By Angela Dorsey
In the world of investing, there are many options at our fingertips, but two popular choices that often come into the spotlight are exchange-traded funds (ETFs) and mutual funds. Both investment vehicles come with their own set of strengths and weaknesses and have unique characteristics that set them apart.
ETFs offer flexibility and low costs, while mutual funds provide active management and a long history of success. But how do you know which one to choose? Let’s explore the key differences between ETFs and mutual funds, and help you make an informed decision to set your portfolio up for the highest success.
What Are Mutual Funds?
Mutual funds are a popular investment vehicle that pool money from multiple investors to invest in a diversified portfolio of stocks, bonds, or other assets. They are managed by professional fund managers who make investment decisions on behalf of the investors.
When you invest in a mutual fund, you’re essentially buying shares of the fund, and the value of your investment is determined by the performance of the underlying securities held by the fund. Mutual funds trade only once per day after the markets close at 1:00 p.m. Pacific Time, which means you automatically get the closing price at the end of the day.
One of the advantages of mutual funds is their accessibility and ease of use. They can be purchased through various investment platforms, such as brokerage accounts or retirement plans, and typically have low minimum investment requirements. Also, because mutual funds offer diversification by investing in a wide range of options, this helps spread risk and reduce the impact of any single investment’s performance on your overall portfolio.
How Does an ETF Compare?
An ETF (exchange-traded fund) is a collection of hundreds or thousands of stocks or bonds, managed by professionals, that trades on major stock exchanges, like the New York Stock Exchange, Nasdaq, and Chicago Board Options Exchange.
Unlike mutual funds, ETFs can be bought and sold throughout the trading day at market prices, which allows investors the flexibility to control the price by entering or exiting at any time. ETFs are passively managed and work to copy the performance of the underlying index or asset class they are tracking. This works through the use of a portfolio that mirrors the holdings and weightings of the index, allowing investors to gain broad market exposure in a single trade.
ETFs have gained popularity due to their low expense ratios compared to many mutual funds. They also provide transparency, as their holdings are disclosed daily, allowing investors to see exactly what they own. The transparency and liquidity of ETFs make it a convenient and efficient investment option for people looking for broad market exposure or targeted sector investments.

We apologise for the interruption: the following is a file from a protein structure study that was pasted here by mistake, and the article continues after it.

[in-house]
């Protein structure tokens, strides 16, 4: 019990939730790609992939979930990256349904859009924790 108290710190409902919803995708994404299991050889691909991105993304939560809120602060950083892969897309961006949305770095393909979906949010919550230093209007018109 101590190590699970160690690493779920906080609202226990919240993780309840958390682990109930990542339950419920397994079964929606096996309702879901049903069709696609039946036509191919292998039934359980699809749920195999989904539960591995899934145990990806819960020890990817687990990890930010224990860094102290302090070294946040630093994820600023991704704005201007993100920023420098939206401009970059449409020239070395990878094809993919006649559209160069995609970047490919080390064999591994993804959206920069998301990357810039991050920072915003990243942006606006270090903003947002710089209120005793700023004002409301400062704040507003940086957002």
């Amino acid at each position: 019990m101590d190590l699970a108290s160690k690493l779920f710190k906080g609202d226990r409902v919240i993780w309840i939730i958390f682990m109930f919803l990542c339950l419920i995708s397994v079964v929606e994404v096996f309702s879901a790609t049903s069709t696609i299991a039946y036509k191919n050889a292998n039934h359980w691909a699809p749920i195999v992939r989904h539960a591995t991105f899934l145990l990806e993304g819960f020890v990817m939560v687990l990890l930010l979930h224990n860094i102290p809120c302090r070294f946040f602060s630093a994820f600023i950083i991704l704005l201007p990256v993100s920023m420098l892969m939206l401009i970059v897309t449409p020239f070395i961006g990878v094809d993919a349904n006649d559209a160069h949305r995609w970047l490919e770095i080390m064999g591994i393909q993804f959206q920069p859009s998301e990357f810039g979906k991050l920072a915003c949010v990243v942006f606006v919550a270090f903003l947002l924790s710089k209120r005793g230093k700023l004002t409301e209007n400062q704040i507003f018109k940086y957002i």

How Taxes Factor In
When it comes to taxes, there are a few key points to consider with ETFs and mutual funds. Generally speaking, holding an ETF in a taxable account will generate less tax liabilities than if you held a similarly structured mutual fund in the same account.
From the perspective of the IRS, the tax treatment of ETFs and mutual funds are the same. Both are subject to capital gains tax and taxation of dividend income. However, ETFs are structured in such a way where taxes are minimized for the holder of the ETF, leaving the tax bill less than what the investor would have paid with a similarly structured mutual fund.
Remember that tax efficiency is only an issue in taxable accounts and not retirement accounts like IRAs and 401(k)s. And while most people stick with mutual funds, if you find yourself in a higher tax bracket and consider yourself more tax-sensitive regarding your non-retirement accounts, you may want to consider ETFs.
One word of caution: just because you can trade ETFs throughout the day doesn’t mean you should do so! It’s important to always maintain a long-term buy-and-hold perspective. If you think that investing in ETFs will tempt you to trade more often, our recommendation would be to stick with mutual funds.
The Bottom Line
Both ETFs and mutual funds have their advantages and considerations, but the bottom line is that both are good options. Understanding the differences between them, such as trading flexibility, costs, management styles, and tax implications, is crucial in determining which option aligns better with your investment goals.
At Dorsey Wealth Management, we work with clients to help them understand the nuances and complexities of different investment options. By diving deeper into the details, we can help you make informed decisions to construct a well-balanced investment portfolio that suits your unique goals. If you’re ready to expand your financial confidence, reach out to us at (310) 370-7776 or email@example.com.